When Bessie Coleman took to the skies, she shattered racial and gender barriers. And she didn’t stop there, using her fame to inspire others.
On Thursday, which would have been the pioneering aviator’s 125th birthday, Google Doodle honors the first African-American and native American woman in flight. In the center of the doodle is Ms. Coleman, aviation goggles on, her scarf flapping in the wind. Around her, a small plane traces out the word "Google," its loops and flips reminiscent of those Coleman performed at air shows across the country.
In her lifetime, Coleman inspired others to take up flying and challenge racial barriers. Through the Google Doodle, which appears on Google’s homepage in the US and various other countries, her story of dreams and determination may reach a new audience – and take on a new life.
Since 2000, when the first Google Doodle appeared in honor of Bastille Day, more than 2,000 doodles have been created to celebrate significant events, including holidays and anniversaries. The focus of the doodles: "to celebrate interesting events and anniversaries that reflect Google’s personality and love for innovation."
Coleman embodied that innovative spirit. She was driven to "amount to something," according to the Atlanta Historical Museum's website in her honor, and she pursued that dream against all odds.
Born in 1892, she grew up in eastern Texas. Her parents worked as sharecroppers, and she attended a segregated school in a one-room shack that often lacked paper and pencils. By the time she was 10 years old, her father had left the family, so Coleman served as a surrogate mother to her three younger sisters, taking care of the home and family while her mother was at work.
Despite her obvious aptitude for school, she was able to attend only through eighth grade – and a shortage of funds caused her to drop out of college after one term.
Moving to Chicago at the age of 23, she worked as a beautician and in a chili parlor, saving her money to fuel her dream. Encouraged by her brother, who teased that French women were superior because they knew how to fly, she decided to become a pilot.
At a time when few American women of any race became pilots, Coleman set her sights on the skies. She withdrew her savings and secured additional financial backing from two African-American entrepreneurs. When American flight schools refused to teach her on account of her race, she set off for France.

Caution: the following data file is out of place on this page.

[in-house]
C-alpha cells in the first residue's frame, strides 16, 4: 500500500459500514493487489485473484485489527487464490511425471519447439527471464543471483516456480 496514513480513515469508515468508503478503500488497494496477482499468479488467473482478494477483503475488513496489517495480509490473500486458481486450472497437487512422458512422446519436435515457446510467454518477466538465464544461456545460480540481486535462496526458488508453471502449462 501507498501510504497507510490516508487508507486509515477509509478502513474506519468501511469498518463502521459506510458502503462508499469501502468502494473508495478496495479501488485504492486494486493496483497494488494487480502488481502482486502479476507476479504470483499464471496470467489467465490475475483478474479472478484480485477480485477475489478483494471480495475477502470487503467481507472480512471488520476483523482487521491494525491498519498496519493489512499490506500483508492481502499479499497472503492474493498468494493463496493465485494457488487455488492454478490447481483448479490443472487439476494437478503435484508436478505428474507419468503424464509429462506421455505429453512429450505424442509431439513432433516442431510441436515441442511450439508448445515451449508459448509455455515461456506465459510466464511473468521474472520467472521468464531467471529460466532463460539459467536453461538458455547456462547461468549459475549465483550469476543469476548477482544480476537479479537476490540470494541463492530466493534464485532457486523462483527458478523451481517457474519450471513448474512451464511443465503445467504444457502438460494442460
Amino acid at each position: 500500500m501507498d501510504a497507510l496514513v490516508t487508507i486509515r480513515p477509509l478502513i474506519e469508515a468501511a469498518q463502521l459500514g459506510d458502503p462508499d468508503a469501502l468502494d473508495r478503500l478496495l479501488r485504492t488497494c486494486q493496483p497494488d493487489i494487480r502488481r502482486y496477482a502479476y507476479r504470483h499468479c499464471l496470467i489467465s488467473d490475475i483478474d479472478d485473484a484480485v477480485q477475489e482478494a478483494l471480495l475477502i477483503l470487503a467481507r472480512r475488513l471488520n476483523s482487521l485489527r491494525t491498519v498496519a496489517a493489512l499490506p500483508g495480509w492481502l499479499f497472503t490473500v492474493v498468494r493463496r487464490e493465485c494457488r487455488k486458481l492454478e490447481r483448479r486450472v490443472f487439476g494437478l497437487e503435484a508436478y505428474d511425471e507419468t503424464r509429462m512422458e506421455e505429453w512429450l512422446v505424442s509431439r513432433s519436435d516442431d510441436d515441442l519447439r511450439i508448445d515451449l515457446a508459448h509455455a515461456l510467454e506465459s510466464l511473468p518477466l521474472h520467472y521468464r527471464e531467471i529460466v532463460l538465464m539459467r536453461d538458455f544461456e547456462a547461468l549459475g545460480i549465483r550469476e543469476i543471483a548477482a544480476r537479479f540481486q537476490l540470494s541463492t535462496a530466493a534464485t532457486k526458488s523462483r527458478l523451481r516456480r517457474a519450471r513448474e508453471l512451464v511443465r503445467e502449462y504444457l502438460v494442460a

In seven months, she completed a ten-month course with the prestigious Fédération Aéronautique Internationale, becoming the first African-American to gain a civilian pilot’s license. She was also the only woman of the 62 candidates to earn an FAI license during that six-month period.
Returning to the US, she was fêted by the media, and – following advanced training in France – went on to perform at countless air shows over the following five years. She was outspoken on civil rights issues, refusing to perform unless the crowd was unsegregated.
Her dreams didn’t stop there. She planned to open a flight school and offer the training US operators had denied her to the next generation of pilots, working as a beautician on the side to raise the necessary capital. She saved up to purchase her own planes.
Though Coleman died in a plane crash in April 1926, her legacy lives on in the pilots she inspired. In 1977, a group of African-American women pilots founded the Bessie Coleman Aviation Club. Inducted into the National Aviation Hall of Fame, she was also featured on a stamp in 1995, commemorating her as "an American legend."
"Bessie Coleman continues to inspire untold thousands even millions of young persons with her sense of adventure, her positive attitude, and her determination to succeed," the Chicago City Council wrote in a resolution requesting that stamp.